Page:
Okinawa: You can create your own magical shisa dog
By CHIYOMI SUMIDA | STARS AND STRIPES Published: December 16, 2014
Shisa dogs, crosses between a lion and a dog, are imaginary guardians that Okinawans have loved and cherished for centuries.
Some welcome visitors at the entrances of homes and other buildings, while others gallantly perch on rooftops to ward off evil spirits.
Today, they have become a symbol of Okinawa, one of the most popular vacation destinations in Japan. Hence many pottery workshops on the island, such as Ryukyu Gama (kiln) in Nago, open their doors for tourists to make their own shisa dogs.
Ryukyu Gama is located conveniently near other tourist sites like the Nago Pineapple Park or the Churaumi Aquarium. No reservation is required unless a group is larger than 10 people.
On a recent visit, I found the workshop in a large bright red building, flanked by a pair of huge shisa dogs at the entrance. Before I reached the workshop corner, hundreds of shisa dogs greeted me. On one table was an army of solemn traditional guardians; on the next was a gang of playful figures with beaming smiles.
Walking through an aisle of display models helped me get an idea of the kind of shisa dog I wanted to make.
My imagination swelled in anticipation of making a big pair of dignified-looking shisa dogs, like many I often see in town, until a friendly workshop staffer, Seiya Tamaki, gently reminded me that something so large might be a little ambitious for a first effort.
I compromised and chose a modest-sized wall-hanging model instead.
The supplied materials and tools were basic and simple, including a clay ball about five inches in diameter, a wood roller, a bamboo spatula and a toothbrush. Following the directions shown on a small DVD monitor and occasional advice from Tamaki, I got to work. Spreading the clay flat is like rolling out bread dough. Familiar and easy work so far.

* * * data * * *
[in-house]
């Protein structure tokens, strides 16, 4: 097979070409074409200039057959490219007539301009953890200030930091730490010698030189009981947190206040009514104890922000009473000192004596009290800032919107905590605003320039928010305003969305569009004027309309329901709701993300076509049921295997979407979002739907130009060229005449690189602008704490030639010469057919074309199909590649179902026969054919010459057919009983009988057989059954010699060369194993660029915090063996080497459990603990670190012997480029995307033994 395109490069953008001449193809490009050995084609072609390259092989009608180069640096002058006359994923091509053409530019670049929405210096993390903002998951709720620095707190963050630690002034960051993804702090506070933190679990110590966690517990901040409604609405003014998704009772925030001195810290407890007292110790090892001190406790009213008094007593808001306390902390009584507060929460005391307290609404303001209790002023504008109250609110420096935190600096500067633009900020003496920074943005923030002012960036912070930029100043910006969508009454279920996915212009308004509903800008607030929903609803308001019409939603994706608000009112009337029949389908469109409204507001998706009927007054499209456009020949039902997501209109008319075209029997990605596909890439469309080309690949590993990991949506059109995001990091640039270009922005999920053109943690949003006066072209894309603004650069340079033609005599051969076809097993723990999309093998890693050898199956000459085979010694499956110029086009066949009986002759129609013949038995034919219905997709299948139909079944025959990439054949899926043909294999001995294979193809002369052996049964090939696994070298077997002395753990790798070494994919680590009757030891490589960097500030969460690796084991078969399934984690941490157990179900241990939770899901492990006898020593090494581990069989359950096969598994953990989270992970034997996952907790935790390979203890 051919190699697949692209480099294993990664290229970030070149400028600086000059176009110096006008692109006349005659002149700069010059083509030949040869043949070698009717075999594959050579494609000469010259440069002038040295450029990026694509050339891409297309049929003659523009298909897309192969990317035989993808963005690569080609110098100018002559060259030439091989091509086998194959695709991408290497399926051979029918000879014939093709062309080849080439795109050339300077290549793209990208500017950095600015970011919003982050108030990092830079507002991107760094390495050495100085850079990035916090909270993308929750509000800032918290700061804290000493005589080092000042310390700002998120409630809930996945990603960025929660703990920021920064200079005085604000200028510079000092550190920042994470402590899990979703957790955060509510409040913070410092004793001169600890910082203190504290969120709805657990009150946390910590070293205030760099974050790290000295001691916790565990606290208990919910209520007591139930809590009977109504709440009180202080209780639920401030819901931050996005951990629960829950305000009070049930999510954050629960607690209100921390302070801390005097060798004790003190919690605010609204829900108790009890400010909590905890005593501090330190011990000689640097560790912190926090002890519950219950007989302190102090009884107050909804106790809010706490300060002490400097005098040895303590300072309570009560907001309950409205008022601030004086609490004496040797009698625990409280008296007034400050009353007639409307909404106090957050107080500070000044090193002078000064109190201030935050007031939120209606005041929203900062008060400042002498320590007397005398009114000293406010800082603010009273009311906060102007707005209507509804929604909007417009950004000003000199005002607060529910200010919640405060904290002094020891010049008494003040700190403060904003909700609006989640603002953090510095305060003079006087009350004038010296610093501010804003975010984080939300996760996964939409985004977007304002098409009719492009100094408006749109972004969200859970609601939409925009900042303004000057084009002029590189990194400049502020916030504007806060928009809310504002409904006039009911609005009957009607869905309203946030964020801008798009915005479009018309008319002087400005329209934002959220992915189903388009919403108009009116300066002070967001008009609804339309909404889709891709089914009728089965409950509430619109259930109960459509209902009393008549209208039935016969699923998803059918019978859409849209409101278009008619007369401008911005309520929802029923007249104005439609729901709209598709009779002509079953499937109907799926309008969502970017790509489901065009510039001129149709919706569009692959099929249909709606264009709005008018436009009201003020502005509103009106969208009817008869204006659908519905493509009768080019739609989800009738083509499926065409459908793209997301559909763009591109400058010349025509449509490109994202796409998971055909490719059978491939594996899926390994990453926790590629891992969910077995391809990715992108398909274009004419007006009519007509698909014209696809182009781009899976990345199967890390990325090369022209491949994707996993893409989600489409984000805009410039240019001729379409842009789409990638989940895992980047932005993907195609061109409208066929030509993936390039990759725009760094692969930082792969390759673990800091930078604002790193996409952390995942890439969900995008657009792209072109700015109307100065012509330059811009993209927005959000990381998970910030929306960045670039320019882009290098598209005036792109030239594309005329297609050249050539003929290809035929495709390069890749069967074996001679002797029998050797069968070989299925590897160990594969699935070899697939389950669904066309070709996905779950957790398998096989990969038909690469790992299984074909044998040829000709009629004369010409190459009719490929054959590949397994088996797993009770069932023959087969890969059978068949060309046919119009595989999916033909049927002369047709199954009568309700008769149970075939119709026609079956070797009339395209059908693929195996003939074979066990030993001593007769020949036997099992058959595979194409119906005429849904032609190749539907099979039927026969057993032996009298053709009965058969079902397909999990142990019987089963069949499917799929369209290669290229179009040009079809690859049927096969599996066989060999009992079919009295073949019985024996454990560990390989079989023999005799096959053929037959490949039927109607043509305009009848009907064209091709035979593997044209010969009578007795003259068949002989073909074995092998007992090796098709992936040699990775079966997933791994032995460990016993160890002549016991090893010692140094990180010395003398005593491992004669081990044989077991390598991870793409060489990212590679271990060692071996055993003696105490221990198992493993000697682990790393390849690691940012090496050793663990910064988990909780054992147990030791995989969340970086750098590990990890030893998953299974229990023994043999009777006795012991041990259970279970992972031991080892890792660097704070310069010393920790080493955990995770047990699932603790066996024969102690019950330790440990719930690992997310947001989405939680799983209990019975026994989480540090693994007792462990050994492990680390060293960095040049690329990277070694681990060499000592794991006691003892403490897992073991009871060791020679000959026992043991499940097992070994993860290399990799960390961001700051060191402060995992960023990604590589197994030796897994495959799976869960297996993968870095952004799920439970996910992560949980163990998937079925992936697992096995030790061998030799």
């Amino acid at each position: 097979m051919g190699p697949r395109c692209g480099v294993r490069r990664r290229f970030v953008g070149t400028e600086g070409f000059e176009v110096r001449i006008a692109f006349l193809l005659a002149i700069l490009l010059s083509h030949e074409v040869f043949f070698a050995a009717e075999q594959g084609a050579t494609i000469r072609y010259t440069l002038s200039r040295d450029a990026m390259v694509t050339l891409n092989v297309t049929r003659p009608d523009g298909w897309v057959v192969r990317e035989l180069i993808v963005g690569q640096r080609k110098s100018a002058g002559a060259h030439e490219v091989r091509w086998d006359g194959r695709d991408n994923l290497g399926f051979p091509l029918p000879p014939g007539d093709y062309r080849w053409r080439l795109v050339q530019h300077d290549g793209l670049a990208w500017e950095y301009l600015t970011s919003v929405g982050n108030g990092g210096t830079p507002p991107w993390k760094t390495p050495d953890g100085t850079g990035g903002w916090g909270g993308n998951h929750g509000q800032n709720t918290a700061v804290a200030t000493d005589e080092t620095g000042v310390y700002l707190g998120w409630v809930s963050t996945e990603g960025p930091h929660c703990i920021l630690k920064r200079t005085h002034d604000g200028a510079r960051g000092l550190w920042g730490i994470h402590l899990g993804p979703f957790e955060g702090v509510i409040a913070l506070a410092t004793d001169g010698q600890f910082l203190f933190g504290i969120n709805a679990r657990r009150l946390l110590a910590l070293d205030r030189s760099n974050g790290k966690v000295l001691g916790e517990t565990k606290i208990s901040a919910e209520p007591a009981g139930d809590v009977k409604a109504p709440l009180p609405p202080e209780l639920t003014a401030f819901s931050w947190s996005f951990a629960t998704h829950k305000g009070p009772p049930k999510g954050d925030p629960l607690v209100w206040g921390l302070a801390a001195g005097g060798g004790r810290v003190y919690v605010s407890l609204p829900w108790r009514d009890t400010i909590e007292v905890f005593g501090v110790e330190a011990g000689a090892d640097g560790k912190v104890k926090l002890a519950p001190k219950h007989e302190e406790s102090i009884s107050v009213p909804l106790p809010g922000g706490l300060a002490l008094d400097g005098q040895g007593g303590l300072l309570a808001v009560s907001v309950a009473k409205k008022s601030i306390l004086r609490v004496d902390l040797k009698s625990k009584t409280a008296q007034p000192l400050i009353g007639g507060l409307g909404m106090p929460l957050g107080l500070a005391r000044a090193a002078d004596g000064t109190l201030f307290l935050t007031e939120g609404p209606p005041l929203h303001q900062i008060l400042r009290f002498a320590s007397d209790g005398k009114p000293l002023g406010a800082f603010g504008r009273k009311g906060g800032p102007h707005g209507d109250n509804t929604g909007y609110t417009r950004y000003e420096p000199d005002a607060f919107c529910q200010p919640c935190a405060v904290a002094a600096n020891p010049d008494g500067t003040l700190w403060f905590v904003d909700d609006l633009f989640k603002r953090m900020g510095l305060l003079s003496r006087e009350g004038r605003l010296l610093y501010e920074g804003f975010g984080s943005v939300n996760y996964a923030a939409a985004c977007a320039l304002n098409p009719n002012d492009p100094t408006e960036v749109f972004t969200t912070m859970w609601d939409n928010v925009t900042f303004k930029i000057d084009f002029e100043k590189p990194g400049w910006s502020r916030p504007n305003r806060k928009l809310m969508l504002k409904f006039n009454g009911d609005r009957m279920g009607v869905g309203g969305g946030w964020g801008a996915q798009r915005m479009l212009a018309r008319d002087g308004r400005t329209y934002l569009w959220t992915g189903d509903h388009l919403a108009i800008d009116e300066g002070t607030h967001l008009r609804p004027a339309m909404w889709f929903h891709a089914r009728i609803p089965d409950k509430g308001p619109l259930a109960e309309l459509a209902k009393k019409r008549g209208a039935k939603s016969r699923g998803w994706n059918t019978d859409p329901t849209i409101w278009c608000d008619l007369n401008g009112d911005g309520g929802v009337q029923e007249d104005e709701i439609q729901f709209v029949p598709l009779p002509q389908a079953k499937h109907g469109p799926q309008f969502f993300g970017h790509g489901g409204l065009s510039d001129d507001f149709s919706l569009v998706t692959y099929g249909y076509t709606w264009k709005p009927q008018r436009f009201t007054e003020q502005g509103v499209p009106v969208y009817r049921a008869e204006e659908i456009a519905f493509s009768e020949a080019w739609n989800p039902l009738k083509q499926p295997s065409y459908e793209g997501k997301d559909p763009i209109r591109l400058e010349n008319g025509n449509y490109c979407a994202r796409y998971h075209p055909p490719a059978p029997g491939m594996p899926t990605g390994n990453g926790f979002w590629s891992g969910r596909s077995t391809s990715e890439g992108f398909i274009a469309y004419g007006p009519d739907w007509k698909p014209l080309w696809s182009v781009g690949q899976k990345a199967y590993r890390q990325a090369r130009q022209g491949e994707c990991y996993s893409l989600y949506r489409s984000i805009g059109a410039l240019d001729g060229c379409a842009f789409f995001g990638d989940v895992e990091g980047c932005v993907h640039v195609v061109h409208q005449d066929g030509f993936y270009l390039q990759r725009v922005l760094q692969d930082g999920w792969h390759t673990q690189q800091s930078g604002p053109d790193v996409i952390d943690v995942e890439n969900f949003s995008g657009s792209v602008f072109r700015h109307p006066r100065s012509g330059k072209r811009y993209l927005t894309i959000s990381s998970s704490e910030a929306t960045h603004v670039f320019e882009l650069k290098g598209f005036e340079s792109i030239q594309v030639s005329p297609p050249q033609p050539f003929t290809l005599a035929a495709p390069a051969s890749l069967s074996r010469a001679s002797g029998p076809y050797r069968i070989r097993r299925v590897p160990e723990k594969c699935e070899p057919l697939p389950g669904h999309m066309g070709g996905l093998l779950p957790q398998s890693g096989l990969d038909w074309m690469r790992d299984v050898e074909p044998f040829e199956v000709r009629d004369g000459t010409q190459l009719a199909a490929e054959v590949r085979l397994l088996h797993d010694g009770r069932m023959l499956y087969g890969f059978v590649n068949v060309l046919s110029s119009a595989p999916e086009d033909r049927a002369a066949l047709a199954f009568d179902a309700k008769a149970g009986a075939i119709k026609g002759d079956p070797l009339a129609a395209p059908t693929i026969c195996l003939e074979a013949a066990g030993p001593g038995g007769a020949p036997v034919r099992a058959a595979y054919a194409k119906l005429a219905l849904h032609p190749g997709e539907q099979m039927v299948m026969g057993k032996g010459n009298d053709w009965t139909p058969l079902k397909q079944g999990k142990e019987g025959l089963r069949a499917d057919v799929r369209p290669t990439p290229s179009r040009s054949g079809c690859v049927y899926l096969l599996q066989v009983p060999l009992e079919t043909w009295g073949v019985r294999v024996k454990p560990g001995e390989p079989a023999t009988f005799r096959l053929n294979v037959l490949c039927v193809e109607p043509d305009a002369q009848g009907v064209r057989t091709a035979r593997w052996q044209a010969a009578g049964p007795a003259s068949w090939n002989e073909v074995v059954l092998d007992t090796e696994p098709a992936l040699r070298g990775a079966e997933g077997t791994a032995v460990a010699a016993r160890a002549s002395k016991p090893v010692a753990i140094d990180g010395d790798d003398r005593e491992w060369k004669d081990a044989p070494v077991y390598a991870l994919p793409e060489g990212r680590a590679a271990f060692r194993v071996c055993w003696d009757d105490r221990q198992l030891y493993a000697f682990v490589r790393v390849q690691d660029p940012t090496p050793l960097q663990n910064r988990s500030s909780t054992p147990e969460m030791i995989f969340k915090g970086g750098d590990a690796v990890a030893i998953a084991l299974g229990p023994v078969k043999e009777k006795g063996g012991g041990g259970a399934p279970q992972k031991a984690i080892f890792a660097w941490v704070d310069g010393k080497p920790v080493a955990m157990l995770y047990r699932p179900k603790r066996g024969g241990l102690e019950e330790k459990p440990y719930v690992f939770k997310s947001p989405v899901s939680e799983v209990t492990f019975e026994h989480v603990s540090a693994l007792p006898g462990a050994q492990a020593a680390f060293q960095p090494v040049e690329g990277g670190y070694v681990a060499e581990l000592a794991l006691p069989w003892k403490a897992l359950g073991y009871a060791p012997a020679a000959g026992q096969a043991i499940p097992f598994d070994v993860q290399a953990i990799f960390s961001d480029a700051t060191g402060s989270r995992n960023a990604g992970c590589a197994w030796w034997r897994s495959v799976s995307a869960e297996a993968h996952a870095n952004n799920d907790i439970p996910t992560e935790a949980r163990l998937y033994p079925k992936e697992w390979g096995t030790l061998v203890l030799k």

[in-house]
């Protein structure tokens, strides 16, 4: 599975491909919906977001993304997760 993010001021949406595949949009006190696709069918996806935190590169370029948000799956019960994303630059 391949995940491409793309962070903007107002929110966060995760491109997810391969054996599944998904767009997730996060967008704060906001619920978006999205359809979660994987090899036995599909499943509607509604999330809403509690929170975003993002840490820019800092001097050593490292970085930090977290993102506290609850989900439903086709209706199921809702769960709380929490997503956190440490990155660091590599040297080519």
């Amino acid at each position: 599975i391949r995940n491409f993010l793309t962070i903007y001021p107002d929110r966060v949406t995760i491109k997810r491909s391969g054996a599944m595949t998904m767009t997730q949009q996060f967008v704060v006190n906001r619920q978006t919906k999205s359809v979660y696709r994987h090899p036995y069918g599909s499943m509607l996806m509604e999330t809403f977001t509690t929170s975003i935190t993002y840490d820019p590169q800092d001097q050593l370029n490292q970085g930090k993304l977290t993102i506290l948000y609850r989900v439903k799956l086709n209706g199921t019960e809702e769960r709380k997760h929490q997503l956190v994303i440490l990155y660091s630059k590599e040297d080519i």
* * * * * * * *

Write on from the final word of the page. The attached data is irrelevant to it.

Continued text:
A challenge came when it came to making a mouth and a nose. A big opening was for the mouth and three marshmallow-size round clay pieces were for the nose. Gradually, the face began to take shape as if it was emerging from the earth.
After about three hours of struggle, I was done. All I needed to do was wait for it to be delivered to my home after going through a firing process in a kiln.
I was told earlier by a workshop staff that a shisa would resemble the person who made it.
Now I can hardly wait for it to arrive, to see if it looks like me.
Two-year-old Mari Iwata from Tokyo finishes painting a shisa at Ryukyu Gama pottery workshop in Nago. The workshop opens its door to tourists to experience shisa making. The imaginary creature is believed to ward off evil spirits from coming in and keep good luck at home.
CHIYOMI SUMIDA/STARS AND STRIPES